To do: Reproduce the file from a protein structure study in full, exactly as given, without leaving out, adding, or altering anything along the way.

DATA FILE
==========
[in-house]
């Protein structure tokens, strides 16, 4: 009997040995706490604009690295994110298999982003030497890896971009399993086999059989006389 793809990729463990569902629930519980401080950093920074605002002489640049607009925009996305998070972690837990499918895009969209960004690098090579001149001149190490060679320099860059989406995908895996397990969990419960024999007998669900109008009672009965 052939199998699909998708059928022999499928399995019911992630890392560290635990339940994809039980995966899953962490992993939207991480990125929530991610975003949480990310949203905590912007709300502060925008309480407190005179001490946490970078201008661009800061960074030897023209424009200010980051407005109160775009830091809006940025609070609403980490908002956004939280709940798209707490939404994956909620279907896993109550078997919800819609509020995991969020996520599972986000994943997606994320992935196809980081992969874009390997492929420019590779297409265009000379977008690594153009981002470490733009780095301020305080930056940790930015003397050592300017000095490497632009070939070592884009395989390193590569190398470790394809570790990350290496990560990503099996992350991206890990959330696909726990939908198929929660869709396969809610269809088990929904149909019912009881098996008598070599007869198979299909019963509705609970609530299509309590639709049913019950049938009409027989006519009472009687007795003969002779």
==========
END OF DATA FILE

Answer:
[in-house]
């Protein structure tokens, strides 16, 4: 009997040995706490604009690295994110298999982003030497890896971009399993086999059989006389 793809990729463990569902629930519980401080950093920074605002002489640049607009925009996305998070972690837990499918895009969209960004690098090579001149001149190490060679320099860059989406995908895996397990969990419960024999007998669900109008009672009965 052939199998699909998708059928022999499928399995019911992630890392560290635990339940994809039980995966899953962490992993939207991480990125929530991610975003949480990310949203905590912007709300502060925008309480407190005179001490946490970078201008661009800061960074030897023209424009200010980051407005109160775009830091809006940025609070609403980490908002956004939280709940798209707490939404994956909620279907896993109550078997919800819609509020995991969020996520599972986000994943997606994320992935196809980081992969874009390997492929420019590779297409265009000379977008690594153009981002470490733009780095301020305080930056940790930015003397050592300017000095490497632009070939070592884009395989390193590569190398470790394809570790990350290496990560990503099996992350991206890990959330696909726990939908198929929660869709396969809610269809088990929904149909019912009881098996008598070599007869198979299909019963509705609970609530299509309590639709049913019950049938009409027989006519009472009687007795003969002779």